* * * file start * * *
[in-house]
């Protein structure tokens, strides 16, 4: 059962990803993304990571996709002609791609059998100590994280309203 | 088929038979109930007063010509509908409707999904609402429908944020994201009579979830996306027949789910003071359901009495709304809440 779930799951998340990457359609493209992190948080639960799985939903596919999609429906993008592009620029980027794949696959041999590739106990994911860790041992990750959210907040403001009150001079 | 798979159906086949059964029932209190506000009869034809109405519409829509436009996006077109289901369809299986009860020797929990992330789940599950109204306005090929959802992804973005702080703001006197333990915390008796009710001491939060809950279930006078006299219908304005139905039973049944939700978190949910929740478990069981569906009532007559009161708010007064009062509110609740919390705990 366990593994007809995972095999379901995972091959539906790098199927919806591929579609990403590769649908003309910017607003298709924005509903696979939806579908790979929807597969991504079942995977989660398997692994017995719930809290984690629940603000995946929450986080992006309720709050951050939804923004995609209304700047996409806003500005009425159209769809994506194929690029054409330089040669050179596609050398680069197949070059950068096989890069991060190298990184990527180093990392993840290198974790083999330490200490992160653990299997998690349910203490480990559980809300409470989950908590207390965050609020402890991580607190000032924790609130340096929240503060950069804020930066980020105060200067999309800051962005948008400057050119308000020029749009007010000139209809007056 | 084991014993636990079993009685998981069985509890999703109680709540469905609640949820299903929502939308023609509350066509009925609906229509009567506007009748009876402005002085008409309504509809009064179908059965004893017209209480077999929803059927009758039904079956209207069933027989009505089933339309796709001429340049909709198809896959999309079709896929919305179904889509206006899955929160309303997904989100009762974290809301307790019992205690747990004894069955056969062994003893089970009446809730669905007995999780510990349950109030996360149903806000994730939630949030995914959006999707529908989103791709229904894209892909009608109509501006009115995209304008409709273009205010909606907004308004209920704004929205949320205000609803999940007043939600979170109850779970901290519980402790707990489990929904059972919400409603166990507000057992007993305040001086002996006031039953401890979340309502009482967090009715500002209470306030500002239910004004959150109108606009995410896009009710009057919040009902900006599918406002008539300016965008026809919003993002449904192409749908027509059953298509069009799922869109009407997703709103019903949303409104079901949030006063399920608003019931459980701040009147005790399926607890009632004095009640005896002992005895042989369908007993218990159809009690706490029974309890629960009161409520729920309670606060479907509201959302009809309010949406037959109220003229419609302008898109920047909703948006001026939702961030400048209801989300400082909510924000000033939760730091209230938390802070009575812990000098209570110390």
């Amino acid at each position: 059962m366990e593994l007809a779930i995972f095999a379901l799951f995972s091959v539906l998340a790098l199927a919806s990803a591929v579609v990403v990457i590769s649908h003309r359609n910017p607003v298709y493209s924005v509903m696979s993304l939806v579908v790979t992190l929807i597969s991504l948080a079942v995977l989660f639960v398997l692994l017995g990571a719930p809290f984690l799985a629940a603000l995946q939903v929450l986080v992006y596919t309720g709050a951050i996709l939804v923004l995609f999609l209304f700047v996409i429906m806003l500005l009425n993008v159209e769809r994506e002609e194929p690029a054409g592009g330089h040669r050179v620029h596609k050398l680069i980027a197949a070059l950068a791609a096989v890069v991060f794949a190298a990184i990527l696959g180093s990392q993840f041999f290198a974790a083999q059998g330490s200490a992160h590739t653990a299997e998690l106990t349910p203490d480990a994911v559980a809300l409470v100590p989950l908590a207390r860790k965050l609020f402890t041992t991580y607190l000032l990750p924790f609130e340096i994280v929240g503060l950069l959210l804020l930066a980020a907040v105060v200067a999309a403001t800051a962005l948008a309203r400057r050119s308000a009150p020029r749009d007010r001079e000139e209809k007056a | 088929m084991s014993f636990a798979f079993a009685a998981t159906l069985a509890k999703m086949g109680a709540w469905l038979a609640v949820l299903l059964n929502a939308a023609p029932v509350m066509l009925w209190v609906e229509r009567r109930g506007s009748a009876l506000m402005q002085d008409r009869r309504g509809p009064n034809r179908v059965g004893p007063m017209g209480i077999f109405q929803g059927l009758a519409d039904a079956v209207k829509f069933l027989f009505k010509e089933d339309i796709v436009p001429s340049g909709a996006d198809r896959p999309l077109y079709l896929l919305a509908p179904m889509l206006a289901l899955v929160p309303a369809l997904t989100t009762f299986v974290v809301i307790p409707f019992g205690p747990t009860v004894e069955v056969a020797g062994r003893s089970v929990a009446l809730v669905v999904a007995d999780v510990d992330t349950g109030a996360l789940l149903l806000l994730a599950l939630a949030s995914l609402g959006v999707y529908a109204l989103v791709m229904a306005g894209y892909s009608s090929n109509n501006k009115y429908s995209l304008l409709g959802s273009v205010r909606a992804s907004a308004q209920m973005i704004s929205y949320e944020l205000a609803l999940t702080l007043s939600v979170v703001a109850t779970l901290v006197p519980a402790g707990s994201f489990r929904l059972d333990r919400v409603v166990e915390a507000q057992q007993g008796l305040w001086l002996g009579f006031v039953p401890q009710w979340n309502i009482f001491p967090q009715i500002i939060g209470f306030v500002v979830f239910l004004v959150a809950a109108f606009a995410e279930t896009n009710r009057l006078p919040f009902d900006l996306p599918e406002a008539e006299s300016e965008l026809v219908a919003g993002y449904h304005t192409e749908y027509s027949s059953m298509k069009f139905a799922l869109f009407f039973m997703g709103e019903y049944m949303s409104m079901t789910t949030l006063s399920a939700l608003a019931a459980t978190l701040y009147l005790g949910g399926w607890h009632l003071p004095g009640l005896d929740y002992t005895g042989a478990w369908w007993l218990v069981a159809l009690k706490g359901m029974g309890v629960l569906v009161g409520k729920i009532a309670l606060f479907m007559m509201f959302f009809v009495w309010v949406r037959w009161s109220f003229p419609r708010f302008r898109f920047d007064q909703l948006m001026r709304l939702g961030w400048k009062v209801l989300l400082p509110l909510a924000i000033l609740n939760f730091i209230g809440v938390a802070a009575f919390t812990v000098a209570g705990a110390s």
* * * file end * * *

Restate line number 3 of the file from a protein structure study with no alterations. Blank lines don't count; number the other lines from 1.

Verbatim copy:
């Amino acid at each position: 059962m366990e593994l007809a779930i995972f095999a379901l799951f995972s091959v539906l998340a790098l199927a919806s990803a591929v579609v990403v990457i590769s649908h003309r359609n910017p607003v298709y493209s924005v509903m696979s993304l939806v579908v790979t992190l929807i597969s991504l948080a079942v995977l989660f639960v398997l692994l017995g990571a719930p809290f984690l799985a629940a603000l995946q939903v929450l986080v992006y596919t309720g709050a951050i996709l939804v923004l995609f999609l209304f700047v996409i429906m806003l500005l009425n993008v159209e769809r994506e002609e194929p690029a054409g592009g330089h040669r050179v620029h596609k050398l680069i980027a197949a070059l950068a791609a096989v890069v991060f794949a190298a990184i990527l696959g180093s990392q993840f041999f290198a974790a083999q059998g330490s200490a992160h590739t653990a299997e998690l106990t349910p203490d480990a994911v559980a809300l409470v100590p989950l908590a207390r860790k965050l609020f402890t041992t991580y607190l000032l990750p924790f609130e340096i994280v929240g503060l950069l959210l804020l930066a980020a907040v105060v200067a999309a403001t800051a962005l948008a309203r400057r050119s308000a009150p020029r749009d007010r001079e000139e209809k007056a | 088929m084991s014993f636990a798979f079993a009685a998981t159906l069985a509890k999703m086949g109680a709540w469905l038979a609640v949820l299903l059964n929502a939308a023609p029932v509350m066509l009925w209190v609906e229509r009567r109930g506007s009748a009876l506000m402005q002085d008409r009869r309504g509809p009064n034809r179908v059965g004893p007063m017209g209480i077999f109405q929803g059927l009758a519409d039904a079956v209207k829509f069933l027989f009505k010509e089933d339309i796709v436009p001429s340049g909709a996006d198809r896959p999309l077109y079709l896929l919305a509908p179904m889509l206006a289901l899955v929160p309303a369809l997904t989100t009762f299986v974290v809301i307790p409707f019992g205690p747990t009860v004894e069955v056969a020797g062994r003893s089970v929990a009446l809730v669905v999904a007995d999780v510990d992330t349950g109030a996360l789940l149903l806000l994730a599950l939630a949030s995914l609402g959006v999707y529908a109204l989103v791709m229904a306005g894209y892909s009608s090929n109509n501006k009115y429908s995209l304008l409709g959802s273009v205010r909606a992804s907004a308004q209920m973005i704004s929205y949320e944020l205000a609803l999940t702080l007043s939600v979170v703001a109850t779970l901290v006197p519980a402790g707990s994201f489990r929904l059972d333990r919400v409603v166990e915390a507000q057992q007993g008796l305040w001086l002996g009579f006031v039953p401890q009710w979340n309502i009482f001491p967090q009715i500002i939060g209470f306030v500002v979830f239910l004004v959150a809950a109108f606009a995410e279930t896009n009710r009057l006078p919040f009902d900006l996306p599918e406002a008539e006299s300016e965008l026809v219908a919003g993002y449904h304005t192409e749908y027509s027949s059953m298509k069009f139905a799922l869109f009407f039973m997703g709103e019903y049944m949303s409104m079901t789910t949030l006063s399920a939700l608003a019931a459980t978190l701040y009147l005790g949910g399926w607890h009632l003071p004095g009640l005896d929740y002992t005895g042989a478990w369908w007993l218990v069981a159809l009690k706490g359901m029974g309890v629960l569906v009161g409520k729920i009532a309670l606060f479907m007559m509201f959302f009809v009495w309010v949406r037959w009161s109220f003229p419609r708010f302008r898109f920047d007064q909703l948006m001026r709304l939702g961030w400048k009062v209801l989300l400082p509110l909510a924000i000033l609740n939760f730091i209230g809440v938390a802070a009575f919390t812990v000098a209570g705990a110390s």